In the past four-plus years, the number of citations issued by the Recreation and Park Department for sleeping or camping in San Francisco’s open spaces has increased six-fold.
The trend has advocates for the homeless crying foul, while Rec and Park and city officials say The City is just conducting business as usual. Meanwhile, the citation increase is showing no signs of slowing down.
Through March 14, Park Patrol officers had cited nearly 700 people for sleeping, camping or being in parks after-hours from Golden Gate Park to Sue Bierman Park on the waterfront. If citations continue at that rate, the total this year would far exceed the rise seen in recent years.
In 2011, there were 165 such citations issued. By the following year, the number reached 529. Then in 2013, it hit 977. And last year, 963 were doled out.
Jennifer Friedenbach, executive director of the Coalition on Homelessness, said the “very dramatic rise” in citations is “scary” and only makes it that much more difficult for homeless people to secure permanent housing.
The park citation increase directly coincides with Ed Lee’s tenure in the Mayor’s Office. He was appointed interim mayor in early 2011 and elected to a four-year term later that year. The rise also coincides with an economic upswing in The City that helped make the cost of living and housing out of reach for many.
When asked to explain the increase, Rec and Park spokeswoman Connie Chan said in an email that the department enforces “the park code as resources allow.”
“We work to encourage healthy and safe activities in our parks, and as a result of stepped up enforcement we have seen an increase in citations of all types, not just illegal camping and sleeping,” the email said. The department has increased the number of Park Patrol officers from 21 in 2011 to 30 currently.
Parks are patrolled 24 hours a day, seven days week, with two to four officers working each shift. Staffing increases during special events. Chan referred all homeless-related questions to the Mayor’s Office. Christine Falvey, a spokeswoman for Lee, said the citation increase is a matter of public safety.
“The Recreation and Park Department enforces a number of laws to keep parks safe for everyone,” she said, “and the mayor has provided more resources over the last few years to increase park patrols to help keep all of our parks safe and clean.”
Falvey added that the stepped-up enforcement comes while the Mayor’s Office “significantly increased its homeless outreach throughout The City to connect people in need with services.”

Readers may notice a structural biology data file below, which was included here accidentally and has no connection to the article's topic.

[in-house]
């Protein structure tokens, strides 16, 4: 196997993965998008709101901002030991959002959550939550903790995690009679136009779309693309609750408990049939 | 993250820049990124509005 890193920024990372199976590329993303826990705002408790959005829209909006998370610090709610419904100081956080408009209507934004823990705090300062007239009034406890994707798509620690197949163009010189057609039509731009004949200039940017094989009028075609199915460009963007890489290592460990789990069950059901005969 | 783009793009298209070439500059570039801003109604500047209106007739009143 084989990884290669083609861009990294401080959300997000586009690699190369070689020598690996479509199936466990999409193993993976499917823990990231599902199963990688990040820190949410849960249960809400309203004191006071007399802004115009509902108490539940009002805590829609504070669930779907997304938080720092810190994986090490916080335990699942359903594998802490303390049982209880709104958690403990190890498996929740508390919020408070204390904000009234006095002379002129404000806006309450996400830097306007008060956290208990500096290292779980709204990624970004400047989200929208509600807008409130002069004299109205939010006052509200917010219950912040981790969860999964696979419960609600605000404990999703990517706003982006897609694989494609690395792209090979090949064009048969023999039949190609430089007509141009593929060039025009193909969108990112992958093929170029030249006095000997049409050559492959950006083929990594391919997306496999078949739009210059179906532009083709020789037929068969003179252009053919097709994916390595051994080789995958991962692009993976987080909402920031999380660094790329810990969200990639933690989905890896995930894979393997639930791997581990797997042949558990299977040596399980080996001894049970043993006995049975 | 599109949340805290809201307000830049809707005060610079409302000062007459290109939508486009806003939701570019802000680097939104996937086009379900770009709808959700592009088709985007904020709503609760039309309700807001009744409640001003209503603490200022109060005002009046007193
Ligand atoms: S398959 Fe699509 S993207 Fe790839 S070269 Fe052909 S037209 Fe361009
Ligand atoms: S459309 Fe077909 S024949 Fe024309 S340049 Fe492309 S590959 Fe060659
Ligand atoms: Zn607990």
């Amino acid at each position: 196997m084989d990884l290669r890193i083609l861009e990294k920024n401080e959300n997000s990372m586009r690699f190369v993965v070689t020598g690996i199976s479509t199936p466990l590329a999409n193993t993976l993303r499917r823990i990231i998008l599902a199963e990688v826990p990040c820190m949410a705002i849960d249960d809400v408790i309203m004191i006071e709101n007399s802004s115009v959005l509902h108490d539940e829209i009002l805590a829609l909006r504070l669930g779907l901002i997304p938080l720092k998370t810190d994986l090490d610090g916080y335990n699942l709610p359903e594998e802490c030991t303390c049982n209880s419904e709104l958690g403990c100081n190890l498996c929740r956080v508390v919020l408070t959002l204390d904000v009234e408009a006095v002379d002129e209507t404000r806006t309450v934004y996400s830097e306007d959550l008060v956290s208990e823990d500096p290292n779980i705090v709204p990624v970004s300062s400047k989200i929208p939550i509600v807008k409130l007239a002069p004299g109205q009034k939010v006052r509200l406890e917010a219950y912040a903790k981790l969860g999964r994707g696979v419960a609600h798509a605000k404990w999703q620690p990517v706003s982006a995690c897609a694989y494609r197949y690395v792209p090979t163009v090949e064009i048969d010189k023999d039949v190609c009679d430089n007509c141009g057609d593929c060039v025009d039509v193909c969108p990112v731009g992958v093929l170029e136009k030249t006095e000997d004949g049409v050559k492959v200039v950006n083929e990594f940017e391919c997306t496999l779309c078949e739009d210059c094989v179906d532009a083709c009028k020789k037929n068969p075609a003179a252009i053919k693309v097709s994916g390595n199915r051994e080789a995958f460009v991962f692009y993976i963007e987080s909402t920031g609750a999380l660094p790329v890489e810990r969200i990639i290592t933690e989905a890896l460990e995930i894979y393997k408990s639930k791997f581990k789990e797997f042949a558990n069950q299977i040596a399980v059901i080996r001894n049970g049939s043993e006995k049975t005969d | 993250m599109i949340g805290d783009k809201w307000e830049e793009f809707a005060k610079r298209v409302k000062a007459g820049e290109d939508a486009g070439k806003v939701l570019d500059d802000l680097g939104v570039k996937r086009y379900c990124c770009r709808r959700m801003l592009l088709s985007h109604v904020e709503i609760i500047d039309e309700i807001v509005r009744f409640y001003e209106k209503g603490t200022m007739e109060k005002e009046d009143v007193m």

The laws that prohibit camping in parks and no sleeping date back to the end of 1981, when the nation’s homeless population increased during the Reagan administration. Sleeping was initially banned between the hours of 10 p.m. and 6 a.m. and later modified to between 8 p.m. and 8 a.m. The citation data was provided by Rec and Park, which is run by Phil Ginsburg, at the request of The San Francisco Examiner. The department was unable to provide citation data prior to 2011.
In 2013, the Board of Supervisors, in a 6-5 vote, elected to close down parks between midnight and 5 a.m. That law took effect in 2014. But citations issued last year and this year for being in parks when they are closed are a small fraction of the three types of citations examined, the data show.
In February alone, there were 362 citations for sleeping, camping or being in the area after-hours. And that same month, there were 286 citations issued for camping, with the majority issued in various Golden Gate Park locations. Other parks had notable numbers as well in February. In Civic Center Plaza, just outside City Hall, 24 camping citations were issued. And there were four at Buena Vista Park in the Haight and three in Sue Bierman Park along The Embarcadero. Of the total February citations, 68 were for sleeping and eight for being in parks after-hours.
The park citations increase follows a trend in cities throughout the state, according to a February report by the UC Berkeley School of Law that found an “increasing enactment and enforcement of anti-homeless laws in California.”
Park Patrol citations are a smaller subset of the citywide enforcement of anti-homeless laws. For instance, police officers issue about 3,000 citations per year for violations of city codes prohibiting sleeping, camping, standing, sitting, resting and soliciting in public, the UC Berkeley report said.
No ticket leads a homeless person into housing, but instead “shackles them to the street,” Friedenbach said.
It’s an opinion echoed in the report: “Not only do existing enforcement patterns deprive homeless people of means to escape poverty, but they also burden cities with significant financial costs while raising legal questions.”